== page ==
Climate and Environment

PAGASA: El Niño weakens, La Niña may return

Gaea Katreena Cabico - Philstar.com

MANILA, Philippines — The Philippine Atmospheric, Geophysical and Astronomical Services Administration (PAGASA) said on Thursday that El Niño is gradually weakening and that La Niña may possibly develop this year.

El Niño, a climate pattern associated with extreme heat and drought, is expected to persist from March to May. 

“While El Niño is weakening, its effects are still expected in the coming months especially as we’re moving to the drier and warmer months of March, April and May,” PAGASA Administrator Nathaniel Servando said in Filipino during a briefing. 

“We advise our fellow countrymen to prepare for the effects of hot and humid weather intensified by El Niño,” he added. 

According to the National Disaster Risk Reduction and Management Council (NDRRMC), the ongoing El Niño has caused over P1 billion in damage to the agricultural sector. 

In an update this week, the World Meteorological Organization (WMO) said that the 2023-2024 El Niño was one of the five strongest on record.

2023 was the world’s warmest year on record, by far. The WMO said that El Niño contributed to these record temperatures, but heat-trapping gases “are unequivocally the main culprit.”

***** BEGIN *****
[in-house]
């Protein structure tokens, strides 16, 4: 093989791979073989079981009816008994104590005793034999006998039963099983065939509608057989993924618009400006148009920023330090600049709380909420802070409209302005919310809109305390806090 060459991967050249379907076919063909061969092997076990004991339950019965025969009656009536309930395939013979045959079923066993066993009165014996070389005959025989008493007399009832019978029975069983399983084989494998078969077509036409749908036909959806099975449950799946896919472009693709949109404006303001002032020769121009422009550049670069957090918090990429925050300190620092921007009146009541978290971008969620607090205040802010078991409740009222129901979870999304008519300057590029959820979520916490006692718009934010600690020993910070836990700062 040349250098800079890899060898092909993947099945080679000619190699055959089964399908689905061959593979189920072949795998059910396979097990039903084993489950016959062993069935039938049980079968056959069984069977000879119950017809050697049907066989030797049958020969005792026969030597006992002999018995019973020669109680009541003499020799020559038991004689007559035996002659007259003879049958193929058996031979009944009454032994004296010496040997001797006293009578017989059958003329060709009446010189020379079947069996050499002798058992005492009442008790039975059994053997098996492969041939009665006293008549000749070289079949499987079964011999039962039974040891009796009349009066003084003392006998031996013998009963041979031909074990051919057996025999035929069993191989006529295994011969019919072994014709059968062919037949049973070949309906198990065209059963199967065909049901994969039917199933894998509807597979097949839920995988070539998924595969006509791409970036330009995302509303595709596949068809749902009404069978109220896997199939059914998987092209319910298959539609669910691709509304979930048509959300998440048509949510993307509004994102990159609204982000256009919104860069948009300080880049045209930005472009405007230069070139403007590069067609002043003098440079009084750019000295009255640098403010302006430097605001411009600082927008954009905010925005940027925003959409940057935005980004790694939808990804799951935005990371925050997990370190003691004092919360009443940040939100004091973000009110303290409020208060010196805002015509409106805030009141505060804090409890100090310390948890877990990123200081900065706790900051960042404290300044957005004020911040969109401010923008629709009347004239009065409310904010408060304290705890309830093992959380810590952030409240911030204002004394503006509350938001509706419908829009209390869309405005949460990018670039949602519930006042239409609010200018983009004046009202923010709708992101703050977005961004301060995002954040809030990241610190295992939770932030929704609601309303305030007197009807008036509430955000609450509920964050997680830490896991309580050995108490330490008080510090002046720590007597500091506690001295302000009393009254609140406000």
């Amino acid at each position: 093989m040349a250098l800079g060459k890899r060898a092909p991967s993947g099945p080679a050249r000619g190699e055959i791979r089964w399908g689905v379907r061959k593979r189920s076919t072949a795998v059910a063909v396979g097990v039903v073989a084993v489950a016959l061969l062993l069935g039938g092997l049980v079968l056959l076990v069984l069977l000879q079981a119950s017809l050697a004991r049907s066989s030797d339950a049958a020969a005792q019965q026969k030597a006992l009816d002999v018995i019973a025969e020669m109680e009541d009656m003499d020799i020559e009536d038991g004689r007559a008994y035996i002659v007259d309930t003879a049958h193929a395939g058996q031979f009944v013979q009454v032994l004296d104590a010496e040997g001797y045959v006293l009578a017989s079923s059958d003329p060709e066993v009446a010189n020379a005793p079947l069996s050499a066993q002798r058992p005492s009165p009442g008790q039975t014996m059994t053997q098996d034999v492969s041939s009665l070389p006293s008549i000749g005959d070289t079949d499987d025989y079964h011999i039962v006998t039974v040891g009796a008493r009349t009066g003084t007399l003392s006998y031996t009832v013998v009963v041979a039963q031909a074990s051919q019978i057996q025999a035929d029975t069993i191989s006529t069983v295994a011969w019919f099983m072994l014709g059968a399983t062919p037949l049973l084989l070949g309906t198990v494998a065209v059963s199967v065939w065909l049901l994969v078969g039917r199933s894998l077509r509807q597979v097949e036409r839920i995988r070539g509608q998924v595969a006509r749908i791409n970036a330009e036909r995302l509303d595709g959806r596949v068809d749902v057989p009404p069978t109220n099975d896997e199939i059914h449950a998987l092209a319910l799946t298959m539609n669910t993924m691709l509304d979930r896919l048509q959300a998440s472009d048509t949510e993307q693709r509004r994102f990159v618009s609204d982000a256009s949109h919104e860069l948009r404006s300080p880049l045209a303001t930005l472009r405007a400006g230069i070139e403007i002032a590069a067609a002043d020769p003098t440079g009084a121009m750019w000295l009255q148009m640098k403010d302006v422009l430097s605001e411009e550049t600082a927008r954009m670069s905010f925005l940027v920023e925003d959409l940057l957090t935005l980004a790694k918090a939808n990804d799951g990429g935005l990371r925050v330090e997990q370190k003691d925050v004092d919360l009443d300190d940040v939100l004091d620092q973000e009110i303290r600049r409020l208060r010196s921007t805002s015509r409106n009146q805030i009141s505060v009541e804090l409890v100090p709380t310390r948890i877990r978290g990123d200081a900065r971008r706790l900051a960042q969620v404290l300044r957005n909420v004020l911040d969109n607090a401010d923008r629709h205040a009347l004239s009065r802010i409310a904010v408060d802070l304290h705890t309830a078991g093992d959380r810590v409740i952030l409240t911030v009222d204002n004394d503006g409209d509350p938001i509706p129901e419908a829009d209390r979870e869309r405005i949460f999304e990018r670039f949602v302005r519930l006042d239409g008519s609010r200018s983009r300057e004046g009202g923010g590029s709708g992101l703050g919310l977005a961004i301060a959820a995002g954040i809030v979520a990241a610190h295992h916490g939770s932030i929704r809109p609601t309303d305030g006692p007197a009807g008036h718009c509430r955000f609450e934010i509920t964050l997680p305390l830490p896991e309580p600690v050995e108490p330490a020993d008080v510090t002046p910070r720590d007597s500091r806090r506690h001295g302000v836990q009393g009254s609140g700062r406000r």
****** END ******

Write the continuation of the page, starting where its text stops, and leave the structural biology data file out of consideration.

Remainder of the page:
Conditions are expected to transition to neutral from April to June. 

Possible return of La Niña

PAGASA also issued on Wednesday a La Niña Watch, indicating a more than 55% chance of the cooling climate pattern developing in the next six months.

“A La Niña Watch doesn’t always mean that La Niña will occur. There's still a high possibility that it remains uncertain,” said Ana Liza Solis, who heads PAGASA’s climate monitoring and prediction section.

PAGASA stressed that historically, pre-developing La Niña events are characterized by below-normal rainfall. The weather bureau said this suggests a possible slight delay in the onset of the rainy season “likely with the confirmed effects of the ongoing El Niño.”

“The southwest monsoon is weaker during the pre-developing La Niña phase. Historically, there is a higher possibility of more rainfall during La Niña episodes in the last quarter of the year,” Solis said in Filipino.

La Niña refers to the cooling of sea surface temperatures in the central and eastern equatorial Pacific.

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